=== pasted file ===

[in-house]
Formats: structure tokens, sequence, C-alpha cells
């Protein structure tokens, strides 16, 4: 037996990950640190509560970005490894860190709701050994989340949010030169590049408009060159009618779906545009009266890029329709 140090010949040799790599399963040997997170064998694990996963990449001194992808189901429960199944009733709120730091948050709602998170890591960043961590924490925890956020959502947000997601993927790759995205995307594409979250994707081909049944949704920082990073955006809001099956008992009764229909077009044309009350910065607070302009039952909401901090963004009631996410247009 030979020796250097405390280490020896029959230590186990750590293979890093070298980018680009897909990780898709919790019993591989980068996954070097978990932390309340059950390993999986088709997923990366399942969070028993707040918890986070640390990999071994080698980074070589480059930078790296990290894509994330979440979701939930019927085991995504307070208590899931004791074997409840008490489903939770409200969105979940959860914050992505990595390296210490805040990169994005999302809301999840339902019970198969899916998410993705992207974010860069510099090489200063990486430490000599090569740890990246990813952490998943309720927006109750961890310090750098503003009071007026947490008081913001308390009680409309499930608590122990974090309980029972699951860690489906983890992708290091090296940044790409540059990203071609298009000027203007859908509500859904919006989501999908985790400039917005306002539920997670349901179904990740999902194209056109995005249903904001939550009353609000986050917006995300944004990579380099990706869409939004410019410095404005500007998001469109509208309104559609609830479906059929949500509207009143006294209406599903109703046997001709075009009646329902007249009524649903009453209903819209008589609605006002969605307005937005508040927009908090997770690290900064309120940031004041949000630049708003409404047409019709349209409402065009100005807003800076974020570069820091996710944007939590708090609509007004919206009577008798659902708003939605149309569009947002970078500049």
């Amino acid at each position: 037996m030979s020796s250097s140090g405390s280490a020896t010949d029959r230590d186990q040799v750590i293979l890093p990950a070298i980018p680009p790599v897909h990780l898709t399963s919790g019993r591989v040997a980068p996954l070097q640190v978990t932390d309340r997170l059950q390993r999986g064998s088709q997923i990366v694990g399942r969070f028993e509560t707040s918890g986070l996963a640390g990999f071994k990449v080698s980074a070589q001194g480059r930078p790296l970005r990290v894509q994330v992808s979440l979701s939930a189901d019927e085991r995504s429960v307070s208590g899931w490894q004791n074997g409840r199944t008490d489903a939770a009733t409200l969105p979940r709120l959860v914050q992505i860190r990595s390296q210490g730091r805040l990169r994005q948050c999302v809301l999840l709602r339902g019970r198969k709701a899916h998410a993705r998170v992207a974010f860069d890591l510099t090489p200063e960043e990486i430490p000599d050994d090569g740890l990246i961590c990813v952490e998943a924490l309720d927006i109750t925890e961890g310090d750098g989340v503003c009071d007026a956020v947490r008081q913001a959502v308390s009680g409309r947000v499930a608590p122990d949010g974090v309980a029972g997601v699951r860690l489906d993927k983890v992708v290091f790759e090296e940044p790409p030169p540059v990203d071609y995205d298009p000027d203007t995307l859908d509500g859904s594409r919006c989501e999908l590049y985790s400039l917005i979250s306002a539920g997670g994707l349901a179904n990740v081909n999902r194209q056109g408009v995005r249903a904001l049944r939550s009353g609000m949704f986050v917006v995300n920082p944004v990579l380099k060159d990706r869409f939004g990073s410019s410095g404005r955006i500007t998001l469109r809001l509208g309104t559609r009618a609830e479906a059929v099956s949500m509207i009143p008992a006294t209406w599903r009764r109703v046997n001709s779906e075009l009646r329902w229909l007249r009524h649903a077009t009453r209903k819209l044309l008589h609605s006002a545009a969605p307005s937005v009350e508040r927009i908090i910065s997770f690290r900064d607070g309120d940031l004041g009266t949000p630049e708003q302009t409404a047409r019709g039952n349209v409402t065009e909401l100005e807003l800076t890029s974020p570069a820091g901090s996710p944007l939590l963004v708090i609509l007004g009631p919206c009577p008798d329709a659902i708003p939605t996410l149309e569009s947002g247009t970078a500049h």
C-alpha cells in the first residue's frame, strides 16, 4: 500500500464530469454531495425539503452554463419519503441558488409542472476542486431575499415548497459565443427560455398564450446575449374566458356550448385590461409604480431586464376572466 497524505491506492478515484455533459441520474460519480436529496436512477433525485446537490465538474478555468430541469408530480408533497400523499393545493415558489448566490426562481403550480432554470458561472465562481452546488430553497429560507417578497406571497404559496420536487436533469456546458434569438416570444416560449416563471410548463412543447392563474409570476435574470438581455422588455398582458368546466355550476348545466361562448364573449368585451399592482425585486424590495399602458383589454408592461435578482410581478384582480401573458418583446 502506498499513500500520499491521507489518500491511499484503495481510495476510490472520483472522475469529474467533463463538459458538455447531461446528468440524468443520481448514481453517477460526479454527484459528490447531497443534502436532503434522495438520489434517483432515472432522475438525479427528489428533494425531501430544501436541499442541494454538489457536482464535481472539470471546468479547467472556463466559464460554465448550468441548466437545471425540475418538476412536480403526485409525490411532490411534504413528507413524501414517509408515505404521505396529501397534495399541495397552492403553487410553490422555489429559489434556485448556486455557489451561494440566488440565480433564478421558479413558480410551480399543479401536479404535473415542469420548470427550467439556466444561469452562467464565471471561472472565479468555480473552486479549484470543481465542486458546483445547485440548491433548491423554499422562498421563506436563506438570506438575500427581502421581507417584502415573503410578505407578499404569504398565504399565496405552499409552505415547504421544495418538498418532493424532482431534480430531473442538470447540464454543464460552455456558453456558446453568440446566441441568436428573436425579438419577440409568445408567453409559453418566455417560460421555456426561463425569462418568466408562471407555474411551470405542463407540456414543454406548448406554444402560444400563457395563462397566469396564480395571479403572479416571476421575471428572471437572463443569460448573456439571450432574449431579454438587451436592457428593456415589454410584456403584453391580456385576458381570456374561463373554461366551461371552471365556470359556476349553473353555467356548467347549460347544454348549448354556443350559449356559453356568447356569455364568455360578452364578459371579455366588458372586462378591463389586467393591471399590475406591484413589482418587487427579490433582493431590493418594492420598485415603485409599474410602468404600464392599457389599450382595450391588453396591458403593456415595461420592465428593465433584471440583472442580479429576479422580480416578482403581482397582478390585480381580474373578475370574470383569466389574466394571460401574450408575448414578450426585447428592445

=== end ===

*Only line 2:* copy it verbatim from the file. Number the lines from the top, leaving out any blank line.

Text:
Formats: structure tokens, sequence, C-alpha cells